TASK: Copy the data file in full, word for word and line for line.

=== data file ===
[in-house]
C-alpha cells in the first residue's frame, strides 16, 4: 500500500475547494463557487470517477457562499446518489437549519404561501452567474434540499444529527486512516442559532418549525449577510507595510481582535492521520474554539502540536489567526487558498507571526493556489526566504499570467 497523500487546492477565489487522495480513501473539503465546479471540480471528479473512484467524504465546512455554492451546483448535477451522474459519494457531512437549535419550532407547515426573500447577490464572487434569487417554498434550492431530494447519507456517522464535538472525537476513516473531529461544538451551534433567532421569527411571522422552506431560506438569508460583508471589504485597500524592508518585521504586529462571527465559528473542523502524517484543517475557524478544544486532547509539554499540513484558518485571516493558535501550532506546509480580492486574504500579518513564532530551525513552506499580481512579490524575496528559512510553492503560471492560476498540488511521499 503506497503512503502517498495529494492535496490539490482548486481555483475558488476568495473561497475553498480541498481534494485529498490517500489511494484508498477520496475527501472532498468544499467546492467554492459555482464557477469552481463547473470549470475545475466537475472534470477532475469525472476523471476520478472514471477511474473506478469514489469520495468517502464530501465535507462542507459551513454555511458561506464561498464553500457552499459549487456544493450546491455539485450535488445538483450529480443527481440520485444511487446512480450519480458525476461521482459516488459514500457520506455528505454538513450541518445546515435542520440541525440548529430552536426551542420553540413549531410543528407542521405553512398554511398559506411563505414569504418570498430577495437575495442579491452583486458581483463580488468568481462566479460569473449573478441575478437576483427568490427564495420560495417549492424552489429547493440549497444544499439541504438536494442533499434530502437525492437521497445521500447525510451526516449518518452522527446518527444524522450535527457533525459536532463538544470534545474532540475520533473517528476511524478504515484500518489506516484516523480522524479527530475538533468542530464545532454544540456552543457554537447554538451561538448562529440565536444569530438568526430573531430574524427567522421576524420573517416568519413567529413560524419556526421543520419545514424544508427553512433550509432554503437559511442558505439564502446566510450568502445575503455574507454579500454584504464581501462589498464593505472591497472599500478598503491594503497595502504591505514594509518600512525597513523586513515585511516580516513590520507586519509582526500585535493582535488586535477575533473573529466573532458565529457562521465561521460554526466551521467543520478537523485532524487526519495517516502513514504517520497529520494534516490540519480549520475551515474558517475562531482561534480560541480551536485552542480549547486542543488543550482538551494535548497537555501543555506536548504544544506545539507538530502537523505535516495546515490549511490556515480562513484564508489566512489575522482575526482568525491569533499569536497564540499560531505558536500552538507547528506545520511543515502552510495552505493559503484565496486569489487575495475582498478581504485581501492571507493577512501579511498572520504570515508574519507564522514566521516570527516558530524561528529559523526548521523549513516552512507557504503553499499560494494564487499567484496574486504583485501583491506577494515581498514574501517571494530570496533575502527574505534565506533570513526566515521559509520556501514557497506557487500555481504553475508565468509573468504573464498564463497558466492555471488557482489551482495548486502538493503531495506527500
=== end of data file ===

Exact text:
[in-house]
C-alpha cells in the first residue's frame, strides 16, 4: 500500500475547494463557487470517477457562499446518489437549519404561501452567474434540499444529527486512516442559532418549525449577510507595510481582535492521520474554539502540536489567526487558498507571526493556489526566504499570467 497523500487546492477565489487522495480513501473539503465546479471540480471528479473512484467524504465546512455554492451546483448535477451522474459519494457531512437549535419550532407547515426573500447577490464572487434569487417554498434550492431530494447519507456517522464535538472525537476513516473531529461544538451551534433567532421569527411571522422552506431560506438569508460583508471589504485597500524592508518585521504586529462571527465559528473542523502524517484543517475557524478544544486532547509539554499540513484558518485571516493558535501550532506546509480580492486574504500579518513564532530551525513552506499580481512579490524575496528559512510553492503560471492560476498540488511521499 503506497503512503502517498495529494492535496490539490482548486481555483475558488476568495473561497475553498480541498481534494485529498490517500489511494484508498477520496475527501472532498468544499467546492467554492459555482464557477469552481463547473470549470475545475466537475472534470477532475469525472476523471476520478472514471477511474473506478469514489469520495468517502464530501465535507462542507459551513454555511458561506464561498464553500457552499459549487456544493450546491455539485450535488445538483450529480443527481440520485444511487446512480450519480458525476461521482459516488459514500457520506455528505454538513450541518445546515435542520440541525440548529430552536426551542420553540413549531410543528407542521405553512398554511398559506411563505414569504418570498430577495437575495442579491452583486458581483463580488468568481462566479460569473449573478441575478437576483427568490427564495420560495417549492424552489429547493440549497444544499439541504438536494442533499434530502437525492437521497445521500447525510451526516449518518452522527446518527444524522450535527457533525459536532463538544470534545474532540475520533473517528476511524478504515484500518489506516484516523480522524479527530475538533468542530464545532454544540456552543457554537447554538451561538448562529440565536444569530438568526430573531430574524427567522421576524420573517416568519413567529413560524419556526421543520419545514424544508427553512433550509432554503437559511442558505439564502446566510450568502445575503455574507454579500454584504464581501462589498464593505472591497472599500478598503491594503497595502504591505514594509518600512525597513523586513515585511516580516513590520507586519509582526500585535493582535488586535477575533473573529466573532458565529457562521465561521460554526466551521467543520478537523485532524487526519495517516502513514504517520497529520494534516490540519480549520475551515474558517475562531482561534480560541480551536485552542480549547486542543488543550482538551494535548497537555501543555506536548504544544506545539507538530502537523505535516495546515490549511490556515480562513484564508489566512489575522482575526482568525491569533499569536497564540499560531505558536500552538507547528506545520511543515502552510495552505493559503484565496486569489487575495475582498478581504485581501492571507493577512501579511498572520504570515508574519507564522514566521516570527516558530524561528529559523526548521523549513516552512507557504503553499499560494494564487499567484496574486504583485501583491506577494515581498514574501517571494530570496533575502527574505534565506533570513526566515521559509520556501514557497506557487500555481504553475508565468509573468504573464498564463497558466492555471488557482489551482495548486502538493503531495506527500